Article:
Still, I hope sharing this idea may cause some of us who love scents to think a little more about the effect our casual speaking and writing about our tastes and opinions may have on others. If we are truly a community united in our love for scent, then I feel we ought to respect and appreciate each other enough to give some attention to how we participate in dialog with those whose life experience may be different from our own.


Updated 22nd January 2008 at 05:20 AM by JaimeB

Categories
Philosophy of Fragrance

Comments

  1. echerub's Avatar
    Excellent post, and very interesting observation about what our descriptions can reveal about us ... sometimes to ourselves!
  2. narcus's Avatar
    This is my first time here, and already do I find the key to what's magic in some of your posts. It's not just the solid knowledge and information you give. There is an aura of warmth, like from the logs in a fireplace. Philosophers are willing to step besides themselves, look at their own limitations from a distance and neither be appalled nor become overly narcissistic. I love the thoughtfulness of your writing, your easy stile and the absence of vain and hurtful remarks.
    Updated 12th March 2008 at 06:06 AM by narcus
  3. m.m.angel's Avatar
    Indulge your senses with fragrance you enjoy and don't over-think it.
  4. mr. reasonable's Avatar
    Thanks for this - beautifully put. I'm new to this world of fragrances and totally new to anything like an online community - still finding my way around (hence chancing on these blogs). Actually the book you mentioned in your most recent post was what drew me into investigating life after GIT and AdPC. (Followed not long after by pure chance - the local bookstore had Chandler Burr's book and The Guide - no looking back huh? Dzongkha and all points beyond here I come!)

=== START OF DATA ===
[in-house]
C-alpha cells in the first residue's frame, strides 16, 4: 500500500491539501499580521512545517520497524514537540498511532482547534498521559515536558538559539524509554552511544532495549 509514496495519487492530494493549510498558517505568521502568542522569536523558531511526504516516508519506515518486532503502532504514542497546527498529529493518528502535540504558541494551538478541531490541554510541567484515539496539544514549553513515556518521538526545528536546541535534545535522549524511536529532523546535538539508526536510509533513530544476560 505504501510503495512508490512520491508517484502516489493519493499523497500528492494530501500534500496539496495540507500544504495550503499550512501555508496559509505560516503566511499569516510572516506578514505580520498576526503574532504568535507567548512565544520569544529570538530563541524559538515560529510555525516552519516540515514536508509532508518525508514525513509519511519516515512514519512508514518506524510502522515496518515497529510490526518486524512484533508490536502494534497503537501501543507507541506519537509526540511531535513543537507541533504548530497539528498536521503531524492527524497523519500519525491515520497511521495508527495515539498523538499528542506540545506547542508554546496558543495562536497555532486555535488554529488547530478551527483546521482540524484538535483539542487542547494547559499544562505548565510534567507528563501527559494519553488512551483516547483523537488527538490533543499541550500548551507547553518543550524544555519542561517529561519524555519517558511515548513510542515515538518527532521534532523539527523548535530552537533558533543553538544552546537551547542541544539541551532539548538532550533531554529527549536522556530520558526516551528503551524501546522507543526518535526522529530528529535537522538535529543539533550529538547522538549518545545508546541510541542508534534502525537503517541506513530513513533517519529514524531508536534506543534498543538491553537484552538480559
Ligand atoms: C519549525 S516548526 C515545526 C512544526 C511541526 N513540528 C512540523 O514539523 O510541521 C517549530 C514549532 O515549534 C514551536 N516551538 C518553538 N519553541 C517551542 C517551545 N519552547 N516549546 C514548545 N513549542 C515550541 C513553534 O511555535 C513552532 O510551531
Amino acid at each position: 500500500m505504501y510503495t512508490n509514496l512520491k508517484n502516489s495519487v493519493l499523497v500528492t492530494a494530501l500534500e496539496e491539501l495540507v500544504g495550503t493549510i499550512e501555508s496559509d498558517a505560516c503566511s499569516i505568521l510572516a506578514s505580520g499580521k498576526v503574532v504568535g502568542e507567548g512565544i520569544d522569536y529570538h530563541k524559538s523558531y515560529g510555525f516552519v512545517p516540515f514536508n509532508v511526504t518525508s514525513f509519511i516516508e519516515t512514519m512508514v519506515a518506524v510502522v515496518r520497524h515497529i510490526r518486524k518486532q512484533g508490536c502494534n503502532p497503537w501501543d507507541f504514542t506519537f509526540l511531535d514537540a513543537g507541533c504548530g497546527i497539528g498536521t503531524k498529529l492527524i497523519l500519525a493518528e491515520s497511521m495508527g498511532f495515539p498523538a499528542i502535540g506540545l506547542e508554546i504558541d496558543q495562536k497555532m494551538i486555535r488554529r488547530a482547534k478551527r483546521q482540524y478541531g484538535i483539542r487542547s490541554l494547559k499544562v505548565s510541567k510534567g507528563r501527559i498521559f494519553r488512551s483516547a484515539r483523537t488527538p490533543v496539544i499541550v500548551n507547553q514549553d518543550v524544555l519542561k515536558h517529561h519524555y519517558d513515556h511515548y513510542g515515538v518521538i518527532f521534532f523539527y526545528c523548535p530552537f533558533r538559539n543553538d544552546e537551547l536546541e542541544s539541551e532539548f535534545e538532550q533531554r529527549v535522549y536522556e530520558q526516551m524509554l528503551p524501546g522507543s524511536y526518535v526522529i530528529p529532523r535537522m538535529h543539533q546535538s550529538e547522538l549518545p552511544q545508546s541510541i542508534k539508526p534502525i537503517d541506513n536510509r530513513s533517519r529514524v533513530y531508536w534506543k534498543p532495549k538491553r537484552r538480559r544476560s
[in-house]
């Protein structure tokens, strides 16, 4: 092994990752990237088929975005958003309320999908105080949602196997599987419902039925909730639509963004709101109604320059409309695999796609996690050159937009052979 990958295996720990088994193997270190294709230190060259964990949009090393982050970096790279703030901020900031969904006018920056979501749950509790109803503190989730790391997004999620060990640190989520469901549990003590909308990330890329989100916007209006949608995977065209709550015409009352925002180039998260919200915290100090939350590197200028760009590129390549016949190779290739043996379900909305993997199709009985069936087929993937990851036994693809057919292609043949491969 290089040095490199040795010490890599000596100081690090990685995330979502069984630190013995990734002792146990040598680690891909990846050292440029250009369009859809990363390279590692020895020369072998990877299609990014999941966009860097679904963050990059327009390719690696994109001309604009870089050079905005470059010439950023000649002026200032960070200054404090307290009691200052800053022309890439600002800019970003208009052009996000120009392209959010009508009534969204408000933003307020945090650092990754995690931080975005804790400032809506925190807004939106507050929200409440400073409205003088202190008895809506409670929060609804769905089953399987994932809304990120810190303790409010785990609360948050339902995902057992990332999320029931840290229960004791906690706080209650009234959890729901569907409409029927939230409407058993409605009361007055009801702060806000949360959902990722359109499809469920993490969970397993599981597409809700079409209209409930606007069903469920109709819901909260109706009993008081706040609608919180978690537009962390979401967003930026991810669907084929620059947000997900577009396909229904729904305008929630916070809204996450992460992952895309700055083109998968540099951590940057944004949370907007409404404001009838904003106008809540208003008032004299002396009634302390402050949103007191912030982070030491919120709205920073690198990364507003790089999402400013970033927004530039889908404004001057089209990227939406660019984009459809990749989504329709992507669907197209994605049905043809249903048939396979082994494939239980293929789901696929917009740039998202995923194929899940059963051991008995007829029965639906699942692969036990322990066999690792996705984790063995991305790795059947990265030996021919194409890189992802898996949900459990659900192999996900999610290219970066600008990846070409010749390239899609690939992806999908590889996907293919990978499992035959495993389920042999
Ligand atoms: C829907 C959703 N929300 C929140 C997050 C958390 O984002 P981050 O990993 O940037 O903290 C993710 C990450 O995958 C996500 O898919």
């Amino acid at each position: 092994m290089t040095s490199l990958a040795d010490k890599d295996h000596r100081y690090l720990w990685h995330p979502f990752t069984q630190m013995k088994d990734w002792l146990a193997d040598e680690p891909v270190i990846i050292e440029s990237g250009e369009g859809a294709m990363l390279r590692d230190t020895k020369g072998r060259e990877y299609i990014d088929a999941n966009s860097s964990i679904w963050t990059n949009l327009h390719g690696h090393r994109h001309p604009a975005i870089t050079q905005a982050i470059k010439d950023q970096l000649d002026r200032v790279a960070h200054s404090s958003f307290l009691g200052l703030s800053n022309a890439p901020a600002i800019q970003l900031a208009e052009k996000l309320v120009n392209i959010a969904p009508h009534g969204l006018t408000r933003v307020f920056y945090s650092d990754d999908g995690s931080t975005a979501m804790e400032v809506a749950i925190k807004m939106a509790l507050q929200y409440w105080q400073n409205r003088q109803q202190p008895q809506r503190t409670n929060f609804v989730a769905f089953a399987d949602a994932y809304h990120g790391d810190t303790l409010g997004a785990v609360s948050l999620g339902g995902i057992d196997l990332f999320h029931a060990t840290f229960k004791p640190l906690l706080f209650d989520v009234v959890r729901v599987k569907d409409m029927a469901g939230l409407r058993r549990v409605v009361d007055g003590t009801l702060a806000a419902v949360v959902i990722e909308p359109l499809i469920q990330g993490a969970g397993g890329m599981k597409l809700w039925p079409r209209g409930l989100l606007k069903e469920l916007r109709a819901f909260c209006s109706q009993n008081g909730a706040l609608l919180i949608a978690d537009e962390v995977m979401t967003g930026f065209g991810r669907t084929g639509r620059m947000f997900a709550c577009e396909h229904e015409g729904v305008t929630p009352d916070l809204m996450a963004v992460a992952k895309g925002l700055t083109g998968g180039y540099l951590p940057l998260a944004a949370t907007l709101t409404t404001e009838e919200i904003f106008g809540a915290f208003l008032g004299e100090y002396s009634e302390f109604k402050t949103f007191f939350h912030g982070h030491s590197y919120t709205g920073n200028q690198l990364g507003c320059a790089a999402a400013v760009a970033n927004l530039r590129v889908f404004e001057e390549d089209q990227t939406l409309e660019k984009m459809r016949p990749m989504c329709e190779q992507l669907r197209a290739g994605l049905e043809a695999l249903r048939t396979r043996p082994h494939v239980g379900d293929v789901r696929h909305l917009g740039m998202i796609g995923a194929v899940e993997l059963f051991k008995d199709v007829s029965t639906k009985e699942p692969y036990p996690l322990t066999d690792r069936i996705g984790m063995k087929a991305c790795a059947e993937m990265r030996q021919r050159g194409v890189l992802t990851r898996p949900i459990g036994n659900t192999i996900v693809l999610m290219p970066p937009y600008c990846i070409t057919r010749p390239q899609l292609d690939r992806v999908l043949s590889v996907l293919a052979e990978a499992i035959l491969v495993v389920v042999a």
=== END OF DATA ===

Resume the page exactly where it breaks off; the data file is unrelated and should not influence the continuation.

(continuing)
Like ecerub above I enjoy your reviews and writing style a lot - thanks for sharing your impressions the way you do. And I take the point that some care in expressing one's thoughts about a scent (or anything for that matter) is one to be conscious of. In the few months I have been visiting basenotes and enjoying everything on offer I have had a sense that this is a good place to be. Genuinely courteous, on the whole. I've been around long enough to see youthful enthusiasm for what it is - my son is 21 - and tend to gravitate towards certain members writing as anyone does. Great place with some great interesting people - and it's fun! Cheers.

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Loving perfume on the Internet since 2000